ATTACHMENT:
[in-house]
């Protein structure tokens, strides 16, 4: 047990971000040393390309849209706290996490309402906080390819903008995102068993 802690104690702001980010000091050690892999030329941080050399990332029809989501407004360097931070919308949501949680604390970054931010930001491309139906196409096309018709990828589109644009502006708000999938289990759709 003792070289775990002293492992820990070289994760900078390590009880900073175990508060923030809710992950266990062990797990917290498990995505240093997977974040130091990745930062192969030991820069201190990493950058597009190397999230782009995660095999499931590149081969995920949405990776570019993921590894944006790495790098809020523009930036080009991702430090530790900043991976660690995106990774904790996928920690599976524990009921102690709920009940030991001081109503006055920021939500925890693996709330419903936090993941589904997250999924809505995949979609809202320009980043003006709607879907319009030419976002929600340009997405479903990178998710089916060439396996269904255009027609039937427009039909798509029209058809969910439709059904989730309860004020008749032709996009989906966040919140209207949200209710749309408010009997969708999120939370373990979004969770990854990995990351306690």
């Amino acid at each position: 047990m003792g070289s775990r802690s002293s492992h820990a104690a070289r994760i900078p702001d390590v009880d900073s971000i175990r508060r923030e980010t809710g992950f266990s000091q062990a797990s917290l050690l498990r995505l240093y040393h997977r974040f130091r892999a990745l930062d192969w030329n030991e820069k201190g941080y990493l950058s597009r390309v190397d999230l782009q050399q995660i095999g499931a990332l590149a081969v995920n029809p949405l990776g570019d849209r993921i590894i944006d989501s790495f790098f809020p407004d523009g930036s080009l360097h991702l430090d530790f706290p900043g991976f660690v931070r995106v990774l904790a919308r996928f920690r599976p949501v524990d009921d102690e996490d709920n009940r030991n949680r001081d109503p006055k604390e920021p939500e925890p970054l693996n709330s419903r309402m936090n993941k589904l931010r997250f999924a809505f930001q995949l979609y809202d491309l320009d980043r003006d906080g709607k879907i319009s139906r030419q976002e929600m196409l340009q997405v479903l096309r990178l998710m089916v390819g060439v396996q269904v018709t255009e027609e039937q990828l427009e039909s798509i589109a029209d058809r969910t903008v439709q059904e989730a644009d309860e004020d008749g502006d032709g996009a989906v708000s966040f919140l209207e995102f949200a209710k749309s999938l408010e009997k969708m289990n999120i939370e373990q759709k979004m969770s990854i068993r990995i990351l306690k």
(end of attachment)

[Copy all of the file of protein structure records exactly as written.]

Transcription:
[in-house]
């Protein structure tokens, strides 16, 4: 047990971000040393390309849209706290996490309402906080390819903008995102068993 802690104690702001980010000091050690892999030329941080050399990332029809989501407004360097931070919308949501949680604390970054931010930001491309139906196409096309018709990828589109644009502006708000999938289990759709 003792070289775990002293492992820990070289994760900078390590009880900073175990508060923030809710992950266990062990797990917290498990995505240093997977974040130091990745930062192969030991820069201190990493950058597009190397999230782009995660095999499931590149081969995920949405990776570019993921590894944006790495790098809020523009930036080009991702430090530790900043991976660690995106990774904790996928920690599976524990009921102690709920009940030991001081109503006055920021939500925890693996709330419903936090993941589904997250999924809505995949979609809202320009980043003006709607879907319009030419976002929600340009997405479903990178998710089916060439396996269904255009027609039937427009039909798509029209058809969910439709059904989730309860004020008749032709996009989906966040919140209207949200209710749309408010009997969708999120939370373990979004969770990854990995990351306690």
């Amino acid at each position: 047990m003792g070289s775990r802690s002293s492992h820990a104690a070289r994760i900078p702001d390590v009880d900073s971000i175990r508060r923030e980010t809710g992950f266990s000091q062990a797990s917290l050690l498990r995505l240093y040393h997977r974040f130091r892999a990745l930062d192969w030329n030991e820069k201190g941080y990493l950058s597009r390309v190397d999230l782009q050399q995660i095999g499931a990332l590149a081969v995920n029809p949405l990776g570019d849209r993921i590894i944006d989501s790495f790098f809020p407004d523009g930036s080009l360097h991702l430090d530790f706290p900043g991976f660690v931070r995106v990774l904790a919308r996928f920690r599976p949501v524990d009921d102690e996490d709920n009940r030991n949680r001081d109503p006055k604390e920021p939500e925890p970054l693996n709330s419903r309402m936090n993941k589904l931010r997250f999924a809505f930001q995949l979609y809202d491309l320009d980043r003006d906080g709607k879907i319009s139906r030419q976002e929600m196409l340009q997405v479903l096309r990178l998710m089916v390819g060439v396996q269904v018709t255009e027609e039937q990828l427009e039909s798509i589109a029209d058809r969910t903008v439709q059904e989730a644009d309860e004020d008749g502006d032709g996009a989906v708000s966040f919140l209207e995102f949200a209710k749309s999938l408010e009997k969708m289990n999120i939370e373990q759709k979004m969770s990854i068993r990995i990351l306690k």